Wednesday, 12 September 2012
Scientists at the University of Worcester have contributed to a major report on Climate Change, published this week.
The Health Protection Agency report explores the risks to public health from climate change.
Professor Roy Kennedy and Dr Matt Smith, from the University’s National Pollen and Aerobiology Research Unit (NPARU), carried out research into the ‘effects of aeroallergens on human health under climate change’.
They concluded that allergy sufferers could expect to see longer pollen seasons, starting earlier in the year, with more rapid symptom development due to an increased potency of aeroallergens associated with pollen and fungal spores. Climate change will also see more people exposed to more pollen from plants moving to new areas because the climate has become favourable.
The scientists have recommended in their report that invasive plants, such as ragweed, should be monitored and where possible contained; information supplied to healthcare professionals should be improved so that treatment of existing sufferers and clinical trials of remedies can be effectively planned for; and there should be better distribution of information on pollen and fungal spores to the public so sufferers can understand symptoms, manage their exposure and medication.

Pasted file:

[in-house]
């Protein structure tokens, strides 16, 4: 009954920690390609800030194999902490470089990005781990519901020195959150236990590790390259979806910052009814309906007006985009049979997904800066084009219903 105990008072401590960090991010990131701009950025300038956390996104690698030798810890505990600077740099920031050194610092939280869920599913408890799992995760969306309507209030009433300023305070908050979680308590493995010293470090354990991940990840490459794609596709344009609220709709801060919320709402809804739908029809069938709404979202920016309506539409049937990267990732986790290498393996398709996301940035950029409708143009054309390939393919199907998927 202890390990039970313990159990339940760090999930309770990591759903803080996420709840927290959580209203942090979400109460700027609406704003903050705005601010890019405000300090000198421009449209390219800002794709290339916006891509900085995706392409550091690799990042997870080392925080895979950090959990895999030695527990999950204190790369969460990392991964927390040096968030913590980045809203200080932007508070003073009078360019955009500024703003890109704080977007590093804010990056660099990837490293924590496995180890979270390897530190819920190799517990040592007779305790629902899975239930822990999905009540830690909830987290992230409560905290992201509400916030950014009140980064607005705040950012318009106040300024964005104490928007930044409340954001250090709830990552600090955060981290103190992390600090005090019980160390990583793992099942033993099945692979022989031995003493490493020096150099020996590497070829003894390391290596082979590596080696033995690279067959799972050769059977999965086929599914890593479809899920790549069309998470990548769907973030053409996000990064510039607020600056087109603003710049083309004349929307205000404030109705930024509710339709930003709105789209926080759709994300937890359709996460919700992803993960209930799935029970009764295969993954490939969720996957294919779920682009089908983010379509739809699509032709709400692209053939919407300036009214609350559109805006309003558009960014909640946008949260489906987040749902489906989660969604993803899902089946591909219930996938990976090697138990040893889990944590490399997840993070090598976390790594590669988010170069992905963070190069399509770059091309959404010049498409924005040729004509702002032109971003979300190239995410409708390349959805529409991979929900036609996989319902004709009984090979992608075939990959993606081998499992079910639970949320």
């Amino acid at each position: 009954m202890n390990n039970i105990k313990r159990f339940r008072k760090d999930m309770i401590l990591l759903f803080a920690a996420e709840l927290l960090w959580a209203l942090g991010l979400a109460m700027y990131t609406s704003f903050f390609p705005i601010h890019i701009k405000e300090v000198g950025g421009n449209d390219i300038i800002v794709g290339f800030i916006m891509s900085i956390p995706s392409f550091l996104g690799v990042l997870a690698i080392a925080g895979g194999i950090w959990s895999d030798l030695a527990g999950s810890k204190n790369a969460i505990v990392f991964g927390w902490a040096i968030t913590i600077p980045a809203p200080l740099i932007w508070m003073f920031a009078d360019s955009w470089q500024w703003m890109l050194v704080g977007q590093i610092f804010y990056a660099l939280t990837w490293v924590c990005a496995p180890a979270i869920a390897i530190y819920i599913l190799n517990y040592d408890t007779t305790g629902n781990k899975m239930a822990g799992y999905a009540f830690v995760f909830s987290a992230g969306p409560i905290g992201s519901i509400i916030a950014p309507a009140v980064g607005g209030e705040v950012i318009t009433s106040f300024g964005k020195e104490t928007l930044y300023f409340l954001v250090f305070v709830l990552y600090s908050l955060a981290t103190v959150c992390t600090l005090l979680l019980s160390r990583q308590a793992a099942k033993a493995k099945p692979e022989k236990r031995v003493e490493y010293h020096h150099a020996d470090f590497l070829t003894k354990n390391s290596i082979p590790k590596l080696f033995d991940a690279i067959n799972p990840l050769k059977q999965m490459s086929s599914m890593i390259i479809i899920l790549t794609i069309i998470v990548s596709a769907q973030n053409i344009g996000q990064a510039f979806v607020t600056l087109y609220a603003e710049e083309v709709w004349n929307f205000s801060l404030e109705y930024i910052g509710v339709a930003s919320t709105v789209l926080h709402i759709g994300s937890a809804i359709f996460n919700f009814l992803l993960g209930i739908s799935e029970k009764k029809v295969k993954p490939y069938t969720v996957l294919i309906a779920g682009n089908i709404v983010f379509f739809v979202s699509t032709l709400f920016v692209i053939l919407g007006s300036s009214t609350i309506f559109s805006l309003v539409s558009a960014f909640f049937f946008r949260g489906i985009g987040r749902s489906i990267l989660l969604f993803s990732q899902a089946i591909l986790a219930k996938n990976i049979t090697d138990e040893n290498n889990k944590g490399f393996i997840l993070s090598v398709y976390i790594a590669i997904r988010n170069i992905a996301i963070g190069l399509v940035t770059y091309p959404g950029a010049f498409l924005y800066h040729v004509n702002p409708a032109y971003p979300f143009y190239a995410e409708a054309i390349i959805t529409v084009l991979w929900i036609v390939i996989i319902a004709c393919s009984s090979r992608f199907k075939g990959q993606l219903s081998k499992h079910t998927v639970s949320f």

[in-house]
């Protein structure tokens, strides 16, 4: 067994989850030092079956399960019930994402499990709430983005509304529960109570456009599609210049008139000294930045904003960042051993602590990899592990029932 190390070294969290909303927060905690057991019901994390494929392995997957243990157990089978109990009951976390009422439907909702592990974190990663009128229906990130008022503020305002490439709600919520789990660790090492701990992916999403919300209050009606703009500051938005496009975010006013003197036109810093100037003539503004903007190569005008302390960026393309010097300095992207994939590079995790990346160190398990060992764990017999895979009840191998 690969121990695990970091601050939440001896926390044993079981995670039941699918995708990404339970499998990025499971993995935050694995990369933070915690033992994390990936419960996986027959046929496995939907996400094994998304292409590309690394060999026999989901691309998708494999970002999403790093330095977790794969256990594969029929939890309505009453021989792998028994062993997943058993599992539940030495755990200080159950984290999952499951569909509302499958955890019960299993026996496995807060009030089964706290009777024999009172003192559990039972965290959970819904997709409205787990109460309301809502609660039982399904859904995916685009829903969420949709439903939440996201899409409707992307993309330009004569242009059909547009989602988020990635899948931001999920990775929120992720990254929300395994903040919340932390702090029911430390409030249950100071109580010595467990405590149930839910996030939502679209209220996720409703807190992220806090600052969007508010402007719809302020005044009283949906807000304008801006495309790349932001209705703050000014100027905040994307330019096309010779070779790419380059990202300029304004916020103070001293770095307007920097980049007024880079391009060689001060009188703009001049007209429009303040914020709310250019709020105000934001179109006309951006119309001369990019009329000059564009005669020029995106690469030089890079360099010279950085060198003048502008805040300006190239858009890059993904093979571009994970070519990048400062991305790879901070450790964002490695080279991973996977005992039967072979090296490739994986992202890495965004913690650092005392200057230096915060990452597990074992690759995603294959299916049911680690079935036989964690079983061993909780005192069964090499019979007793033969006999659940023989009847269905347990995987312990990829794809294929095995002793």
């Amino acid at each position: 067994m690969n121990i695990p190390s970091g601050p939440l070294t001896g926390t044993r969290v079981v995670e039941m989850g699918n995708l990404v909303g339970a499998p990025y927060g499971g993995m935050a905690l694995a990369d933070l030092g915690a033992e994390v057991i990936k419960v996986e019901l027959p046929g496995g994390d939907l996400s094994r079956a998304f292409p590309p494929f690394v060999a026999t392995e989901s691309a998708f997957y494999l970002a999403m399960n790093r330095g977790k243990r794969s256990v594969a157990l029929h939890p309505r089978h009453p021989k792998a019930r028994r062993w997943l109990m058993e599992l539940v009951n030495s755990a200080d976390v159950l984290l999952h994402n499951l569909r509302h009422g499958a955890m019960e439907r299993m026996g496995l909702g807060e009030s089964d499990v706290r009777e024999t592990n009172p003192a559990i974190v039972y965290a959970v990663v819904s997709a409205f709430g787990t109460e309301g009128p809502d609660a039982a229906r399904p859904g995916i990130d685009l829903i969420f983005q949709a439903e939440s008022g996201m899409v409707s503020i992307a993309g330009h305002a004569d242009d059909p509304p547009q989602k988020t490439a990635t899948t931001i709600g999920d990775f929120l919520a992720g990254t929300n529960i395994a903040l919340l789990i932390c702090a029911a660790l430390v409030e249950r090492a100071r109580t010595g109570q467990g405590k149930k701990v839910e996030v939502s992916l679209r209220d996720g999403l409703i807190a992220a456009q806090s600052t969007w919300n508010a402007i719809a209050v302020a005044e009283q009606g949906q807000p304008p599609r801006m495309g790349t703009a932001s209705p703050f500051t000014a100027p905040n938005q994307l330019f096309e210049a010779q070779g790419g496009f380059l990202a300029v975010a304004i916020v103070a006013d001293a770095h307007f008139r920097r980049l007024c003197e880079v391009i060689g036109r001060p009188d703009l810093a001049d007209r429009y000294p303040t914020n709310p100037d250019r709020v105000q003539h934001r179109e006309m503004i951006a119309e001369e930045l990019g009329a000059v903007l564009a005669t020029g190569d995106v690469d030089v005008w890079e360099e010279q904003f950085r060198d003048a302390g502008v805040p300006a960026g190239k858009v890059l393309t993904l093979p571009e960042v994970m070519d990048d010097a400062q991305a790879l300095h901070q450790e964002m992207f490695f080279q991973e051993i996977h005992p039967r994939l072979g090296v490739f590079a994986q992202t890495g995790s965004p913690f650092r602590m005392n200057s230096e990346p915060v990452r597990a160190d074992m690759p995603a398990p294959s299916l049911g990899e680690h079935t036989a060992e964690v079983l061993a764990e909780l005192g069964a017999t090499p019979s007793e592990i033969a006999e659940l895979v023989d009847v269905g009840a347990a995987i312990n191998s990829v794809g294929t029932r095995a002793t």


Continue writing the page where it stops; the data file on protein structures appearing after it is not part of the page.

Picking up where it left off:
The study, Health Effects of Climate Change in the UK 2012, is an extensive update of earlier reports published by the Department of Health. The report, which uses the latest UK climate projections published in 2009, also includes a more detailed analysis of the effect rising temperatures will have on death rates in hot and cold spells.
Professor Roy Kennedy, Director of NPARU, said: “The Health Protection Agency in partnership with the Department of Health, published its original report on the Health Effects of Climate Change in the UK in 2002 and an update in 2008, with a further revision in 2012 which included aeroallergens (pollen grains and fungal spores). As a centre of excellence for research on pollen it was fitting that NPARU was asked to contribute on this aspect to this prestigious report.”